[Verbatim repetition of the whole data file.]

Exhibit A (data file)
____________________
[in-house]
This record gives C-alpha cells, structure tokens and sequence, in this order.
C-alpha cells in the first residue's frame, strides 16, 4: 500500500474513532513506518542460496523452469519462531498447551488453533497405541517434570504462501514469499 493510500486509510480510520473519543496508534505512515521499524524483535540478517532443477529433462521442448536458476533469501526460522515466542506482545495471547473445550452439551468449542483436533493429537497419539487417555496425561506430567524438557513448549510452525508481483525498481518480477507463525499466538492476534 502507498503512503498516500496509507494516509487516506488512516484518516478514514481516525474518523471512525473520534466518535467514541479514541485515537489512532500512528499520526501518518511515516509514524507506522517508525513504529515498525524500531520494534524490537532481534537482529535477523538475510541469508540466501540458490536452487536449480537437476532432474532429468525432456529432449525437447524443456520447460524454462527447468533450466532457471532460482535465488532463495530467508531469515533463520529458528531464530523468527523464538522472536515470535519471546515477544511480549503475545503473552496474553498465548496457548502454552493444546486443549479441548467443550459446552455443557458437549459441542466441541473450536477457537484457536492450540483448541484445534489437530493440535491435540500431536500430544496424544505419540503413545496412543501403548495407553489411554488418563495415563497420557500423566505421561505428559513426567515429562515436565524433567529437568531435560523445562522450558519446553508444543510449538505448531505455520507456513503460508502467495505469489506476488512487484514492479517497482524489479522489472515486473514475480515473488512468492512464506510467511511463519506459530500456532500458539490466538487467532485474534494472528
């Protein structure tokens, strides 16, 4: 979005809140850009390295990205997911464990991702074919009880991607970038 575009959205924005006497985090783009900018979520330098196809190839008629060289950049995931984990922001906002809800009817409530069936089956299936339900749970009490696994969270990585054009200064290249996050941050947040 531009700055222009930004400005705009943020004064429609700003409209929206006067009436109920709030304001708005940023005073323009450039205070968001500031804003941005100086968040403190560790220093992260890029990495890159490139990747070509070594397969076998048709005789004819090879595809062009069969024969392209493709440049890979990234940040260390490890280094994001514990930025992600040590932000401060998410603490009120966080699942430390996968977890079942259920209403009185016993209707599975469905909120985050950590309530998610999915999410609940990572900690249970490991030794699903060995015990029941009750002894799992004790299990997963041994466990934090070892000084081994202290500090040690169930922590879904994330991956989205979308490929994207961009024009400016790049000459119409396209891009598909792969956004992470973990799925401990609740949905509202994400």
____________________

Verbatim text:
[in-house]
This record gives C-alpha cells, structure tokens and sequence, in this order.
C-alpha cells in the first residue's frame, strides 16, 4: 500500500474513532513506518542460496523452469519462531498447551488453533497405541517434570504462501514469499 493510500486509510480510520473519543496508534505512515521499524524483535540478517532443477529433462521442448536458476533469501526460522515466542506482545495471547473445550452439551468449542483436533493429537497419539487417555496425561506430567524438557513448549510452525508481483525498481518480477507463525499466538492476534 502507498503512503498516500496509507494516509487516506488512516484518516478514514481516525474518523471512525473520534466518535467514541479514541485515537489512532500512528499520526501518518511515516509514524507506522517508525513504529515498525524500531520494534524490537532481534537482529535477523538475510541469508540466501540458490536452487536449480537437476532432474532429468525432456529432449525437447524443456520447460524454462527447468533450466532457471532460482535465488532463495530467508531469515533463520529458528531464530523468527523464538522472536515470535519471546515477544511480549503475545503473552496474553498465548496457548502454552493444546486443549479441548467443550459446552455443557458437549459441542466441541473450536477457537484457536492450540483448541484445534489437530493440535491435540500431536500430544496424544505419540503413545496412543501403548495407553489411554488418563495415563497420557500423566505421561505428559513426567515429562515436565524433567529437568531435560523445562522450558519446553508444543510449538505448531505455520507456513503460508502467495505469489506476488512487484514492479517497482524489479522489472515486473514475480515473488512468492512464506510467511511463519506459530500456532500458539490466538487467532485474534494472528
């Protein structure tokens, strides 16, 4: 979005809140850009390295990205997911464990991702074919009880991607970038 575009959205924005006497985090783009900018979520330098196809190839008629060289950049995931984990922001906002809800009817409530069936089956299936339900749970009490696994969270990585054009200064290249996050941050947040 531009700055222009930004400005705009943020004064429609700003409209929206006067009436109920709030304001708005940023005073323009450039205070968001500031804003941005100086968040403190560790220093992260890029990495890159490139990747070509070594397969076998048709005789004819090879595809062009069969024969392209493709440049890979990234940040260390490890280094994001514990930025992600040590932000401060998410603490009120966080699942430390996968977890079942259920209403009185016993209707599975469905909120985050950590309530998610999915999410609940990572900690249970490991030794699903060995015990029941009750002894799992004790299990997963041994466990934090070892000084081994202290500090040690169930922590879904994330991956989205979308490929994207961009024009400016790049000459119409396209891009598909792969956004992470973990799925401990609740949905509202994400």